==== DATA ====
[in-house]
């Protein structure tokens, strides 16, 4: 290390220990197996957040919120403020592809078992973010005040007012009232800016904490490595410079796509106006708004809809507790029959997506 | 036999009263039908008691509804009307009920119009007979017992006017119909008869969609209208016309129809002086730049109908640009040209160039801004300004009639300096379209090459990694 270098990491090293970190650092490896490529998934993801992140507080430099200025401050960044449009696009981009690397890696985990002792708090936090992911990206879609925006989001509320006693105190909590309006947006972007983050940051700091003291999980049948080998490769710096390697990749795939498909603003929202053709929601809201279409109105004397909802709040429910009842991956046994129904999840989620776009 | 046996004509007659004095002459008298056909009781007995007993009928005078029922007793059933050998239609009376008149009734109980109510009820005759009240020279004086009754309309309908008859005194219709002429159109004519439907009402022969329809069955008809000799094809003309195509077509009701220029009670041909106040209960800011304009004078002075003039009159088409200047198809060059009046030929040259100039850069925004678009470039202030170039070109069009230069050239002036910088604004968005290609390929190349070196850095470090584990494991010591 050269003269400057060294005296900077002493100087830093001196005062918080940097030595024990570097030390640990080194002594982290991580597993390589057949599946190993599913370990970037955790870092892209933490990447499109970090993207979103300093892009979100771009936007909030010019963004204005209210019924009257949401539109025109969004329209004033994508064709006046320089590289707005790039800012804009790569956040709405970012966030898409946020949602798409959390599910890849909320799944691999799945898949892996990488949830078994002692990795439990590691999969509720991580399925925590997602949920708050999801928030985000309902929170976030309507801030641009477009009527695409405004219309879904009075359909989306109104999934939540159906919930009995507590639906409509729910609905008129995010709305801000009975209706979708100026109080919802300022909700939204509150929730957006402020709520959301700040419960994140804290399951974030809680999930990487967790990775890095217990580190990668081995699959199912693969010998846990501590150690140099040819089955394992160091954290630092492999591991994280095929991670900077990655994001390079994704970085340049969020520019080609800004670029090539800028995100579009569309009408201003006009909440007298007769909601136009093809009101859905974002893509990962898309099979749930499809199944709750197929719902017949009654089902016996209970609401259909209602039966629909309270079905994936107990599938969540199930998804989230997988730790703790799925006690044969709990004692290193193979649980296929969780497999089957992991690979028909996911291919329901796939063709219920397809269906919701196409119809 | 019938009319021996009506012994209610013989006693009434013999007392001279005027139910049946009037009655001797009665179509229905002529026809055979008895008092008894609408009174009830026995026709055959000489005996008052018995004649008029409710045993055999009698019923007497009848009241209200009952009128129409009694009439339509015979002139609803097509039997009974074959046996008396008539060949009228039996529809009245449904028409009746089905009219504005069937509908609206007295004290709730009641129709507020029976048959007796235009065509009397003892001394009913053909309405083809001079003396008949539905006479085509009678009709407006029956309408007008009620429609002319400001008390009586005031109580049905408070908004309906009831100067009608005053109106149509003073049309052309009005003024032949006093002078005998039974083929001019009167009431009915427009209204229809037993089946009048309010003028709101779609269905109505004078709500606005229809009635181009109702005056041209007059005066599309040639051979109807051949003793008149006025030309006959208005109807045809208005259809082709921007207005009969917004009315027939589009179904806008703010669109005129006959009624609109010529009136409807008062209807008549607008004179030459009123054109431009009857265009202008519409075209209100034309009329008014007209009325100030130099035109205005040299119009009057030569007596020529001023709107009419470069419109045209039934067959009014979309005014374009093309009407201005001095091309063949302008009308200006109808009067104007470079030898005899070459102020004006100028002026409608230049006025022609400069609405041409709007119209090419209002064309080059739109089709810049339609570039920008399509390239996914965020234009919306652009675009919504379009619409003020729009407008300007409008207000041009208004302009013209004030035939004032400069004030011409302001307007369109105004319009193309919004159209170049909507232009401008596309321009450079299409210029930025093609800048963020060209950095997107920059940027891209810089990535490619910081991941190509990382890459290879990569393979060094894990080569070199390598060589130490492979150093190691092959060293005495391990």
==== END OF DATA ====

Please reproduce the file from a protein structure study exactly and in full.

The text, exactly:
[in-house]
């Protein structure tokens, strides 16, 4: 290390220990197996957040919120403020592809078992973010005040007012009232800016904490490595410079796509106006708004809809507790029959997506 | 036999009263039908008691509804009307009920119009007979017992006017119909008869969609209208016309129809002086730049109908640009040209160039801004300004009639300096379209090459990694 270098990491090293970190650092490896490529998934993801992140507080430099200025401050960044449009696009981009690397890696985990002792708090936090992911990206879609925006989001509320006693105190909590309006947006972007983050940051700091003291999980049948080998490769710096390697990749795939498909603003929202053709929601809201279409109105004397909802709040429910009842991956046994129904999840989620776009 | 046996004509007659004095002459008298056909009781007995007993009928005078029922007793059933050998239609009376008149009734109980109510009820005759009240020279004086009754309309309908008859005194219709002429159109004519439907009402022969329809069955008809000799094809003309195509077509009701220029009670041909106040209960800011304009004078002075003039009159088409200047198809060059009046030929040259100039850069925004678009470039202030170039070109069009230069050239002036910088604004968005290609390929190349070196850095470090584990494991010591 050269003269400057060294005296900077002493100087830093001196005062918080940097030595024990570097030390640990080194002594982290991580597993390589057949599946190993599913370990970037955790870092892209933490990447499109970090993207979103300093892009979100771009936007909030010019963004204005209210019924009257949401539109025109969004329209004033994508064709006046320089590289707005790039800012804009790569956040709405970012966030898409946020949602798409959390599910890849909320799944691999799945898949892996990488949830078994002692990795439990590691999969509720991580399925925590997602949920708050999801928030985000309902929170976030309507801030641009477009009527695409405004219309879904009075359909989306109104999934939540159906919930009995507590639906409509729910609905008129995010709305801000009975209706979708100026109080919802300022909700939204509150929730957006402020709520959301700040419960994140804290399951974030809680999930990487967790990775890095217990580190990668081995699959199912693969010998846990501590150690140099040819089955394992160091954290630092492999591991994280095929991670900077990655994001390079994704970085340049969020520019080609800004670029090539800028995100579009569309009408201003006009909440007298007769909601136009093809009101859905974002893509990962898309099979749930499809199944709750197929719902017949009654089902016996209970609401259909209602039966629909309270079905994936107990599938969540199930998804989230997988730790703790799925006690044969709990004692290193193979649980296929969780497999089957992991690979028909996911291919329901796939063709219920397809269906919701196409119809 | 019938009319021996009506012994209610013989006693009434013999007392001279005027139910049946009037009655001797009665179509229905002529026809055979008895008092008894609408009174009830026995026709055959000489005996008052018995004649008029409710045993055999009698019923007497009848009241209200009952009128129409009694009439339509015979002139609803097509039997009974074959046996008396008539060949009228039996529809009245449904028409009746089905009219504005069937509908609206007295004290709730009641129709507020029976048959007796235009065509009397003892001394009913053909309405083809001079003396008949539905006479085509009678009709407006029956309408007008009620429609002319400001008390009586005031109580049905408070908004309906009831100067009608005053109106149509003073049309052309009005003024032949006093002078005998039974083929001019009167009431009915427009209204229809037993089946009048309010003028709101779609269905109505004078709500606005229809009635181009109702005056041209007059005066599309040639051979109807051949003793008149006025030309006959208005109807045809208005259809082709921007207005009969917004009315027939589009179904806008703010669109005129006959009624609109010529009136409807008062209807008549607008004179030459009123054109431009009857265009202008519409075209209100034309009329008014007209009325100030130099035109205005040299119009009057030569007596020529001023709107009419470069419109045209039934067959009014979309005014374009093309009407201005001095091309063949302008009308200006109808009067104007470079030898005899070459102020004006100028002026409608230049006025022609400069609405041409709007119209090419209002064309080059739109089709810049339609570039920008399509390239996914965020234009919306652009675009919504379009619409003020729009407008300007409008207000041009208004302009013209004030035939004032400069004030011409302001307007369109105004319009193309919004159209170049909507232009401008596309321009450079299409210029930025093609800048963020060209950095997107920059940027891209810089990535490619910081991941190509990382890459290879990569393979060094894990080569070199390598060589130490492979150093190691092959060293005495391990």